Dress For Success Worldwide West Twitter

I spend so much of my time behind a computer, clicking away on my keys, sending tweets and writing blogs (for myself and others). I go through designs like I do laundry. I mentor and I critique and I troubleshoot and every once in awhile I get to peek my head out from the madness to sit across from a client, face to face, and actually TALK. What’s great is that the universe has thrown some pretty amazing people in my path. I admire every single client I bring on — for their determination, their drive, and investing in something that will help make the world a better place in their own special way.

On a day like today I am happy that I chose to follow the path of greatest resistance, that I chose to ignore the naysayers, and to chase my dreams. To be a creative is to be a very special person. So, my dear clients, when you wonder what it takes for a creative to do their very best work for YOUR project, keep some of these points in mind:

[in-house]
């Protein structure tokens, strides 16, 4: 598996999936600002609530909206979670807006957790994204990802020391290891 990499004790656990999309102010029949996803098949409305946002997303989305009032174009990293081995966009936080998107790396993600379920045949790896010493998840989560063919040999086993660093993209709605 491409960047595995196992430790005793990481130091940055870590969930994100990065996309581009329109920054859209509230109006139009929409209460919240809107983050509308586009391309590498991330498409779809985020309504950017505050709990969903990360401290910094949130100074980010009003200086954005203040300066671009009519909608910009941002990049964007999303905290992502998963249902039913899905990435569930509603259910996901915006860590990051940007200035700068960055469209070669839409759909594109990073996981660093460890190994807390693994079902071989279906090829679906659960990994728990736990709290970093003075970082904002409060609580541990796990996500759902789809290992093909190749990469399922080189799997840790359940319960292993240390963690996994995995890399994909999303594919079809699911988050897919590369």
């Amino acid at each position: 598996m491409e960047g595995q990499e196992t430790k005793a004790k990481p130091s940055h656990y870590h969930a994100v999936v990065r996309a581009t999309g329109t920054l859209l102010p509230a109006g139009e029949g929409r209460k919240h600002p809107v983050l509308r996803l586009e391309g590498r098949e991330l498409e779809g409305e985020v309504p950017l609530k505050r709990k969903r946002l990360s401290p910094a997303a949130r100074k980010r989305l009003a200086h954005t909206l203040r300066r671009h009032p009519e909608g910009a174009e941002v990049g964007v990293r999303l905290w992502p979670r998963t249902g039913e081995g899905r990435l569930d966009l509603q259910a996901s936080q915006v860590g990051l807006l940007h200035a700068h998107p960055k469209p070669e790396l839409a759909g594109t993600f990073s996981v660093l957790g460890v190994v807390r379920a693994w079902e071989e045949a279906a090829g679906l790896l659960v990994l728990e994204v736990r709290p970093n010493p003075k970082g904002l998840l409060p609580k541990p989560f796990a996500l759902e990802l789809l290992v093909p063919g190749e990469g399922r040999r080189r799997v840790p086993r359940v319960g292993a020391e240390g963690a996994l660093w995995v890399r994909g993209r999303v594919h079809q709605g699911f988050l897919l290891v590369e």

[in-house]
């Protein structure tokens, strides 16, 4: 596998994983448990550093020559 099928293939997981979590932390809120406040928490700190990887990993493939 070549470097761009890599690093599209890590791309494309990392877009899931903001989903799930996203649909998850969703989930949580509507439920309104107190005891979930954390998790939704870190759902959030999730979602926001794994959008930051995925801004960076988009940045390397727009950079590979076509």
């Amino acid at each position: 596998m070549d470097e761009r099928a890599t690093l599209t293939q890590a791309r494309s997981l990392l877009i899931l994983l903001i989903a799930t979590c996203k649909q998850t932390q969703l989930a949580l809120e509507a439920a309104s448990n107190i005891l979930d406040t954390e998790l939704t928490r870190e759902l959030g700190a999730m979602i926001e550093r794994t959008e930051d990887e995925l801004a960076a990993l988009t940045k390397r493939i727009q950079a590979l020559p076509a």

• Give them the freedom to be creative. That is why you hired them, after all. (Check their portfolio beforehand to make sure they work in the style you are looking for.)
  • Realize that you’ve hired them for their professional opinion. They won’t always be identical to yours. If you’ve been stuck with a yes-man I would start looking elsewhere because it’s obvious that they’re not thinking…they’re just doing.
  • Give them space to create. It’s very hard for people to be creative on demand. Maybe if you stopped calling so often or sending a deluge of emails they might have the time to sit down and do the work without constant interruption.
  • Remember that creatives do their best work when they’re inspired. If they’re not answering your calls or emails right away, it might be because they are doing research or contemplating how to approach your project.
  • Give them definitive deadlines and instructions. If you absolutely need things a certain way, let them know up front. Otherwise, don’t get upset if they can’t read your mind.
  • Challenge them. If you think the work they’ve produced is mediocre, say so…but give constructive reasons as to why, so that they may improve and create their work in your image.